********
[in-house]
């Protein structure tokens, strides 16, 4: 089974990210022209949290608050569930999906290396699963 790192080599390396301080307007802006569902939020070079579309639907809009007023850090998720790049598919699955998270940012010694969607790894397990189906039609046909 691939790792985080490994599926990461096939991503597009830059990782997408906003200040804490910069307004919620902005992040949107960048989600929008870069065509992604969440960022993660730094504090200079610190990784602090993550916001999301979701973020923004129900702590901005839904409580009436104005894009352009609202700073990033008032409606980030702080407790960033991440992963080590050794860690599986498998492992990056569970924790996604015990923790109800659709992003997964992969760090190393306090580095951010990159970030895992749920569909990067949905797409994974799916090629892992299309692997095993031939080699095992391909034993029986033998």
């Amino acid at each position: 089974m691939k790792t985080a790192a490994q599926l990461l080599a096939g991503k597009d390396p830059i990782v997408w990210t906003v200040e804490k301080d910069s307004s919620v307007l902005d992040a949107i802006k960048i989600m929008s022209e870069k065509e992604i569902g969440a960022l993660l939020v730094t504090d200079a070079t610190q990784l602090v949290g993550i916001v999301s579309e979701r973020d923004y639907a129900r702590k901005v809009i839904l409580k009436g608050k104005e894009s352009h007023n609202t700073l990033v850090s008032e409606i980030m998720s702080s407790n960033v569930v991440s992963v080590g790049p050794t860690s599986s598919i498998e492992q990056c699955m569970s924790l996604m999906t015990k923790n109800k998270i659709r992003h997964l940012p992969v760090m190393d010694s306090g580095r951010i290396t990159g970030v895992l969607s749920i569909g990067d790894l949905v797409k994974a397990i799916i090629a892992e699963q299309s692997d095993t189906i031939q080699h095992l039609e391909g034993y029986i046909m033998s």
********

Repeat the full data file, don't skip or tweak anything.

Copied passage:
[in-house]
């Protein structure tokens, strides 16, 4: 089974990210022209949290608050569930999906290396699963 790192080599390396301080307007802006569902939020070079579309639907809009007023850090998720790049598919699955998270940012010694969607790894397990189906039609046909 691939790792985080490994599926990461096939991503597009830059990782997408906003200040804490910069307004919620902005992040949107960048989600929008870069065509992604969440960022993660730094504090200079610190990784602090993550916001999301979701973020923004129900702590901005839904409580009436104005894009352009609202700073990033008032409606980030702080407790960033991440992963080590050794860690599986498998492992990056569970924790996604015990923790109800659709992003997964992969760090190393306090580095951010990159970030895992749920569909990067949905797409994974799916090629892992299309692997095993031939080699095992391909034993029986033998």
């Amino acid at each position: 089974m691939k790792t985080a790192a490994q599926l990461l080599a096939g991503k597009d390396p830059i990782v997408w990210t906003v200040e804490k301080d910069s307004s919620v307007l902005d992040a949107i802006k960048i989600m929008s022209e870069k065509e992604i569902g969440a960022l993660l939020v730094t504090d200079a070079t610190q990784l602090v949290g993550i916001v999301s579309e979701r973020d923004y639907a129900r702590k901005v809009i839904l409580k009436g608050k104005e894009s352009h007023n609202t700073l990033v850090s008032e409606i980030m998720s702080s407790n960033v569930v991440s992963v080590g790049p050794t860690s599986s598919i498998e492992q990056c699955m569970s924790l996604m999906t015990k923790n109800k998270i659709r992003h997964l940012p992969v760090m190393d010694s306090g580095r951010i290396t990159g970030v895992l969607s749920i569909g990067d790894l949905v797409k994974a397990i799916i090629a892992e699963q299309s692997d095993t189906i031939q080699h095992l039609e391909g034993y029986i046909m033998s």